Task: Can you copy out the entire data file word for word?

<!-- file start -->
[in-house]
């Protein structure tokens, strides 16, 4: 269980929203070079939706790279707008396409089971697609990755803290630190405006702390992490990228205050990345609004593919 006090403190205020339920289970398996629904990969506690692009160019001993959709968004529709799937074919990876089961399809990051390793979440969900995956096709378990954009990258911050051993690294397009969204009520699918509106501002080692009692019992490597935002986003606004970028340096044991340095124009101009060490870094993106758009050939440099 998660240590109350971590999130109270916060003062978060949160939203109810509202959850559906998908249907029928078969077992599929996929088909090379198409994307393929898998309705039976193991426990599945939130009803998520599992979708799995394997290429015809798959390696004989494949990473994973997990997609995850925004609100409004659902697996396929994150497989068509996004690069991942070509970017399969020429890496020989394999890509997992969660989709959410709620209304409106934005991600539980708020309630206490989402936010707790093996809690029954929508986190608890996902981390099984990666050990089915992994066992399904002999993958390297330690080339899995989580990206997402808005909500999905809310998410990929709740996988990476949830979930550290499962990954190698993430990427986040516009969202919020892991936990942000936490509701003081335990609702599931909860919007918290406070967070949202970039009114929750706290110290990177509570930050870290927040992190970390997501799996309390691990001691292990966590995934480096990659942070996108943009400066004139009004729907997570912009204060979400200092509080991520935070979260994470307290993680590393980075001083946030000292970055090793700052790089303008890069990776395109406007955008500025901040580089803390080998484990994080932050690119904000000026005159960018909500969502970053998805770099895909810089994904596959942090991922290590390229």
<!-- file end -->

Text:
[in-house]
């Protein structure tokens, strides 16, 4: 269980929203070079939706790279707008396409089971697609990755803290630190405006702390992490990228205050990345609004593919 006090403190205020339920289970398996629904990969506690692009160019001993959709968004529709799937074919990876089961399809990051390793979440969900995956096709378990954009990258911050051993690294397009969204009520699918509106501002080692009692019992490597935002986003606004970028340096044991340095124009101009060490870094993106758009050939440099 998660240590109350971590999130109270916060003062978060949160939203109810509202959850559906998908249907029928078969077992599929996929088909090379198409994307393929898998309705039976193991426990599945939130009803998520599992979708799995394997290429015809798959390696004989494949990473994973997990997609995850925004609100409004659902697996396929994150497989068509996004690069991942070509970017399969020429890496020989394999890509997992969660989709959410709620209304409106934005991600539980708020309630206490989402936010707790093996809690029954929508986190608890996902981390099984990666050990089915992994066992399904002999993958390297330690080339899995989580990206997402808005909500999905809310998410990929709740996988990476949830979930550290499962990954190698993430990427986040516009969202919020892991936990942000936490509701003081335990609702599931909860919007918290406070967070949202970039009114929750706290110290990177509570930050870290927040992190970390997501799996309390691990001691292990966590995934480096990659942070996108943009400066004139009004729907997570912009204060979400200092509080991520935070979260994470307290993680590393980075001083946030000292970055090793700052790089303008890069990776395109406007955008500025901040580089803390080998484990994080932050690119904000000026005159960018909500969502970053998805770099895909810089994904596959942090991922290590390229």